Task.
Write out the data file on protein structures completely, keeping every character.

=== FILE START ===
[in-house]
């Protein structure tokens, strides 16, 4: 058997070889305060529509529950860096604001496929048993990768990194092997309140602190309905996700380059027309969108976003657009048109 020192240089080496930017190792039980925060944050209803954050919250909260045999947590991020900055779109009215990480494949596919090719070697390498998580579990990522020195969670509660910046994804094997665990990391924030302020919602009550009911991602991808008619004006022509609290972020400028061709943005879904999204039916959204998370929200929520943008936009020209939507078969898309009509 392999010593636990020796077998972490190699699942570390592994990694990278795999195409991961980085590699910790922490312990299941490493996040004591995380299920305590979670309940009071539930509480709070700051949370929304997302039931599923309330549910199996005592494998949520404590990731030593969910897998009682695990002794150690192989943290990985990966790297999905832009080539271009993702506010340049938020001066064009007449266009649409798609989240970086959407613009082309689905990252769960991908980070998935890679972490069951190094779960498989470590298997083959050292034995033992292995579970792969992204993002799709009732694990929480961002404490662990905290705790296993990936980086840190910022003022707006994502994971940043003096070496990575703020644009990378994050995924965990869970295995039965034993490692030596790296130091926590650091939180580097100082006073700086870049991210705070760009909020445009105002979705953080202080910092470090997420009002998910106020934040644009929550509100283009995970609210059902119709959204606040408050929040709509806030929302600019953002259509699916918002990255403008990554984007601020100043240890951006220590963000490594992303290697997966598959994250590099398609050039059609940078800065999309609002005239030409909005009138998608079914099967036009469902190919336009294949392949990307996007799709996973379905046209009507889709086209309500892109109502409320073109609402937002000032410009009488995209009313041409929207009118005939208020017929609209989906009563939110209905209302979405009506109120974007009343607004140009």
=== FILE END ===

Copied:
[in-house]
């Protein structure tokens, strides 16, 4: 058997070889305060529509529950860096604001496929048993990768990194092997309140602190309905996700380059027309969108976003657009048109 020192240089080496930017190792039980925060944050209803954050919250909260045999947590991020900055779109009215990480494949596919090719070697390498998580579990990522020195969670509660910046994804094997665990990391924030302020919602009550009911991602991808008619004006022509609290972020400028061709943005879904999204039916959204998370929200929520943008936009020209939507078969898309009509 392999010593636990020796077998972490190699699942570390592994990694990278795999195409991961980085590699910790922490312990299941490493996040004591995380299920305590979670309940009071539930509480709070700051949370929304997302039931599923309330549910199996005592494998949520404590990731030593969910897998009682695990002794150690192989943290990985990966790297999905832009080539271009993702506010340049938020001066064009007449266009649409798609989240970086959407613009082309689905990252769960991908980070998935890679972490069951190094779960498989470590298997083959050292034995033992292995579970792969992204993002799709009732694990929480961002404490662990905290705790296993990936980086840190910022003022707006994502994971940043003096070496990575703020644009990378994050995924965990869970295995039965034993490692030596790296130091926590650091939180580097100082006073700086870049991210705070760009909020445009105002979705953080202080910092470090997420009002998910106020934040644009929550509100283009995970609210059902119709959204606040408050929040709509806030929302600019953002259509699916918002990255403008990554984007601020100043240890951006220590963000490594992303290697997966598959994250590099398609050039059609940078800065999309609002005239030409909005009138998608079914099967036009469902190919336009294949392949990307996007799709996973379905046209009507889709086209309500892109109502409320073109609402937002000032410009009488995209009313041409929207009118005939208020017929609209989906009563939110209905209302979405009506109120974007009343607004140009």